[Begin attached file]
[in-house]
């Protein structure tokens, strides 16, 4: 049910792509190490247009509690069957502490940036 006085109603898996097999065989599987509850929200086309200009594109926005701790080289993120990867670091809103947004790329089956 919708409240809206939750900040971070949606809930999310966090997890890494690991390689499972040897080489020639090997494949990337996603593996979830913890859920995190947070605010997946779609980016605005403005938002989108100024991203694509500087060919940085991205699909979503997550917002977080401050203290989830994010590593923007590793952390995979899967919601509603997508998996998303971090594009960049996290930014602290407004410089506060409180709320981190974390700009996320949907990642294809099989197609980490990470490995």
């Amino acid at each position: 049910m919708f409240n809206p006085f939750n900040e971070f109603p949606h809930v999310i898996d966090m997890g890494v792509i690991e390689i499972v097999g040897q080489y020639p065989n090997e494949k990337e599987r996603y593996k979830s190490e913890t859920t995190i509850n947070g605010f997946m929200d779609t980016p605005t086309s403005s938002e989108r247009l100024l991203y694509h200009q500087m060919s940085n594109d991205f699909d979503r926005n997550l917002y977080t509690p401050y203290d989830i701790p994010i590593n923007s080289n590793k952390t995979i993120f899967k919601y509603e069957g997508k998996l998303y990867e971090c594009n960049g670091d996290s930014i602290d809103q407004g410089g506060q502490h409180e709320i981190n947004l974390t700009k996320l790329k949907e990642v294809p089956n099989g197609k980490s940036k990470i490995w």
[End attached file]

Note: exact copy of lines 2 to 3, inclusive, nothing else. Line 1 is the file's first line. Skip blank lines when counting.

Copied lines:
């Protein structure tokens, strides 16, 4: 049910792509190490247009509690069957502490940036 006085109603898996097999065989599987509850929200086309200009594109926005701790080289993120990867670091809103947004790329089956 919708409240809206939750900040971070949606809930999310966090997890890494690991390689499972040897080489020639090997494949990337996603593996979830913890859920995190947070605010997946779609980016605005403005938002989108100024991203694509500087060919940085991205699909979503997550917002977080401050203290989830994010590593923007590793952390995979899967919601509603997508998996998303971090594009960049996290930014602290407004410089506060409180709320981190974390700009996320949907990642294809099989197609980490990470490995």
């Amino acid at each position: 049910m919708f409240n809206p006085f939750n900040e971070f109603p949606h809930v999310i898996d966090m997890g890494v792509i690991e390689i499972v097999g040897q080489y020639p065989n090997e494949k990337e599987r996603y593996k979830s190490e913890t859920t995190i509850n947070g605010f997946m929200d779609t980016p605005t086309s403005s938002e989108r247009l100024l991203y694509h200009q500087m060919s940085n594109d991205f699909d979503r926005n997550l917002y977080t509690p401050y203290d989830i701790p994010i590593n923007s080289n590793k952390t995979i993120f899967k919601y509603e069957g997508k998996l998303y990867e971090c594009n960049g670091d996290s930014i602290d809103q407004g410089g506060q502490h409180e709320i981190n947004l974390t700009k996320l790329k949907e990642v294809p089956n099989g197609k980490s940036k990470i490995w």